What do you do if you’re working on a document, and decide you’d really like to rename it? One option is to use File -> Save As to create a new file with your desired name, and then switch to the Finder and delete the old version of the file. You can also close the file, switch to the Finder, rename the file, and then reopen it.
While both these methods work, in many programs there’s a third option: you can just rename the file while editing it. This trick has worked in the Mac OS for many years, but not everyone knows it’s possible. Note that this trick may not work in every application, so it falls into the ‘try it with a test file first’ category.
For now, try it with TextEdit. Create a new document, put some text into it, and name it My test file. Leave the file open in TextEdit, and then rename it. You could do this by switching to the Finder, navigating to where you saved the file, then renaming it there. But you can use another old Mac OS trick to simplify the process.
Command-click (in OS X 10.5, you can also use Control-click) on the file name in the TextEdit window title area, and a drop-down menu will appear showing the path to the saved file. Select the folder containing the saved file from the drop-down menu, and that folder will open in the Finder.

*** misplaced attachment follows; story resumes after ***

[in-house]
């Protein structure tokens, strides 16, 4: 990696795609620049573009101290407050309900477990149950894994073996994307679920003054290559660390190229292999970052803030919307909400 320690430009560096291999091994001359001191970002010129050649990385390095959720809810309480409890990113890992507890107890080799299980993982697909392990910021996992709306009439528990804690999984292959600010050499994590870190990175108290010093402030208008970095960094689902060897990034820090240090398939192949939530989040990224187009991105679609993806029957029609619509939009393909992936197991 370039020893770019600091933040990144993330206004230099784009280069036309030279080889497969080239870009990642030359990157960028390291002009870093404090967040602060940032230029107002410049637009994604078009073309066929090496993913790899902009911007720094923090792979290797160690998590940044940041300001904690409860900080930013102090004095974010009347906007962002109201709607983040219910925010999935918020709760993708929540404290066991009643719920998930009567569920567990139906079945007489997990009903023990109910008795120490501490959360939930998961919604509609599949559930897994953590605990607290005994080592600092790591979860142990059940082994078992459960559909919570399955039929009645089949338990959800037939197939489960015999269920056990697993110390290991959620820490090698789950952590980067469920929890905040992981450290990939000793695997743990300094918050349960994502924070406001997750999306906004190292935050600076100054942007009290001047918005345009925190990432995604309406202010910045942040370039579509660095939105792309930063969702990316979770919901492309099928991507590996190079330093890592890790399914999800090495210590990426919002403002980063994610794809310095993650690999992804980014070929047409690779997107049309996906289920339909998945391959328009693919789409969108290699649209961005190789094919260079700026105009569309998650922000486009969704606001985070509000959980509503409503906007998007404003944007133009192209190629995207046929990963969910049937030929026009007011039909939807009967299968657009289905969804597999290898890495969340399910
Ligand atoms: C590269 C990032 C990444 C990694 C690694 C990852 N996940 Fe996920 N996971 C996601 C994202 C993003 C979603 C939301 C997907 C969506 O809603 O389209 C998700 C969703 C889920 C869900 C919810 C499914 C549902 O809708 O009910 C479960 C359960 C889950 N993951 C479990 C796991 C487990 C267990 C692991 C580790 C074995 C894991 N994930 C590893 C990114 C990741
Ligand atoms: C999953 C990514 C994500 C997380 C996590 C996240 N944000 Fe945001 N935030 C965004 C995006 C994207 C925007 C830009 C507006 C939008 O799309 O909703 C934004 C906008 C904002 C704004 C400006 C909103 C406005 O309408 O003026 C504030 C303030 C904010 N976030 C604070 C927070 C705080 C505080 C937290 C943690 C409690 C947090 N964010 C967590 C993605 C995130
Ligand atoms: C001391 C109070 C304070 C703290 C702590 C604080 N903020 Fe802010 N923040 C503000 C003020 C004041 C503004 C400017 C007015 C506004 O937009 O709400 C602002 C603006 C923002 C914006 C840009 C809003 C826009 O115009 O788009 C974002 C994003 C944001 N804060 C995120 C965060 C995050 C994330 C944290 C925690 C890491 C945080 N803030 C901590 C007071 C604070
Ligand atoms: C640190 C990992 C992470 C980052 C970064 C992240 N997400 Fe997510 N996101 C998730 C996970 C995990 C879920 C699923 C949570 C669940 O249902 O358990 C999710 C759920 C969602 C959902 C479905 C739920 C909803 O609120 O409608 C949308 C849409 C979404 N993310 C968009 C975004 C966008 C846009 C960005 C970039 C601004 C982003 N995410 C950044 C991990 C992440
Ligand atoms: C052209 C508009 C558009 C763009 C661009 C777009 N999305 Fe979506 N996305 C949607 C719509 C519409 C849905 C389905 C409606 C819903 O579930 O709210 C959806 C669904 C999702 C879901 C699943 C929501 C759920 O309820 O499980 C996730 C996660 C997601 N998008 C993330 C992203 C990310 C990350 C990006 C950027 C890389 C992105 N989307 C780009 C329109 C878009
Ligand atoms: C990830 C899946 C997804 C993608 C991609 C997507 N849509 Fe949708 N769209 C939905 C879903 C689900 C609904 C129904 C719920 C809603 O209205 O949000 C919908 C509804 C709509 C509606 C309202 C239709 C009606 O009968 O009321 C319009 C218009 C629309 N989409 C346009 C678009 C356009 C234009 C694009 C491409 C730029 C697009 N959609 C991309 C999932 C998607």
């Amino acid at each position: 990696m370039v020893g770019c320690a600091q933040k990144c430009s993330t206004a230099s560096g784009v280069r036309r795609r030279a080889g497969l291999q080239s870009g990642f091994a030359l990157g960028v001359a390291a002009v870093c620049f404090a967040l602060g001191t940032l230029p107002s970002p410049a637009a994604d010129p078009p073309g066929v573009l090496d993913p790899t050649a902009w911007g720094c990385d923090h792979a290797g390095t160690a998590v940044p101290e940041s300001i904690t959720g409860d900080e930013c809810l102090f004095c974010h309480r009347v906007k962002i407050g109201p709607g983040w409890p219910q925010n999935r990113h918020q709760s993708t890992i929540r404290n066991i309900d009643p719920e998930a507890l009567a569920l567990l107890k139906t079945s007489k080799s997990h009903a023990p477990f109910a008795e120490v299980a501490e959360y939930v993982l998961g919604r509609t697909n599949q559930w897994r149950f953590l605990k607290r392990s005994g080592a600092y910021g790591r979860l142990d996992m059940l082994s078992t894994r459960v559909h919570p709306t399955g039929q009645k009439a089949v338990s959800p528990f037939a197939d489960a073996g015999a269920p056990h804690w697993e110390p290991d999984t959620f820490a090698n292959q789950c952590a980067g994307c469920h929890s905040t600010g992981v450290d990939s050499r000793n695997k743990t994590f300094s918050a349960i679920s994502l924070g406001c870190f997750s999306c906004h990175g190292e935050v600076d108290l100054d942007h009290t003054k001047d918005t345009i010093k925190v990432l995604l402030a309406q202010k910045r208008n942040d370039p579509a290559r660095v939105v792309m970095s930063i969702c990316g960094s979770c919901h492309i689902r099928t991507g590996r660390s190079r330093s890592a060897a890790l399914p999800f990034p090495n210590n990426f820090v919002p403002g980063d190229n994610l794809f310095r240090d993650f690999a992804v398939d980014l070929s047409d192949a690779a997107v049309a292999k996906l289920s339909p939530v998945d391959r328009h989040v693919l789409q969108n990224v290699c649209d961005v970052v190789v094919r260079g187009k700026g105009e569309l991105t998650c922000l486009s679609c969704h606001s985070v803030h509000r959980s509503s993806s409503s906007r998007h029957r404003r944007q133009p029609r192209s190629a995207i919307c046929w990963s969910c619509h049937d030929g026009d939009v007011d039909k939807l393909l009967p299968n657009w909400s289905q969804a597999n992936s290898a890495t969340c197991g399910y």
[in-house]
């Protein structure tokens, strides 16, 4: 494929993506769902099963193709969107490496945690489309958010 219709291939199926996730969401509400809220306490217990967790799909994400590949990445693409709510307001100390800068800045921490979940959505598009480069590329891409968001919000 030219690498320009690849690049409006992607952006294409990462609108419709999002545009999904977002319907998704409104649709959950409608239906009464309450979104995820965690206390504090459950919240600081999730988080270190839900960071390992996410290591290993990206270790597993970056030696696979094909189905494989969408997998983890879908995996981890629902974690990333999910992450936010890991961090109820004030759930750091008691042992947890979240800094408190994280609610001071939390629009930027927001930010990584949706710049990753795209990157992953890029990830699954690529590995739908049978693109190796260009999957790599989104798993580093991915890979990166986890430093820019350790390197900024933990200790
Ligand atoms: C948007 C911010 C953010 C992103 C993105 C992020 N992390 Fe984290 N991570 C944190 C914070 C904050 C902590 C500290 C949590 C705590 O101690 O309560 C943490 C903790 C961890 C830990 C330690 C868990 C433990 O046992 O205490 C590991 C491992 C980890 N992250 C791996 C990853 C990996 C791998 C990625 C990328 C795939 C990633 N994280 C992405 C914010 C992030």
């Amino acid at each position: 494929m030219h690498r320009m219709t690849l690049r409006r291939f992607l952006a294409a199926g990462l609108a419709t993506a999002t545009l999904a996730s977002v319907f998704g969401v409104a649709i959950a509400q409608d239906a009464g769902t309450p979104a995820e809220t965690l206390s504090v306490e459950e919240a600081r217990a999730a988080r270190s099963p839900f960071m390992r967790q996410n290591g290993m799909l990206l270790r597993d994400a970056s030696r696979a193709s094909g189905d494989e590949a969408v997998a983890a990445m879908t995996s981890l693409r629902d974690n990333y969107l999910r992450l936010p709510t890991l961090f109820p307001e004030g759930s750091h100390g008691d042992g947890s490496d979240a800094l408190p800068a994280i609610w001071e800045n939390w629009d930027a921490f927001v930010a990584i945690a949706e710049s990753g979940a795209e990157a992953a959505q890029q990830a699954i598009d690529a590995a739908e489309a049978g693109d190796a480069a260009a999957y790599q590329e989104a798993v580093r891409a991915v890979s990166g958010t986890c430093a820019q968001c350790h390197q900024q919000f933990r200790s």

Now rename the file and switch back to TextEdit. Notice that the file name in the window title area reflects the new name. That’s all there is to it. If you’re curious as to why this works, it’s because well-written Mac OS applications track files by their reference (a pointer to their storage location) instead of by their path (which would include the file name). A renamed file has the same reference as it did under its previous name, but its path will be different.
While this won’t work in all applications, it does work in many, and can be a nice little time-saver when you need to rename the file you’re currently working with. Thanks to
Mac OS X Hints reader calitinilo for reminding me of this long-standing Mac OS feature.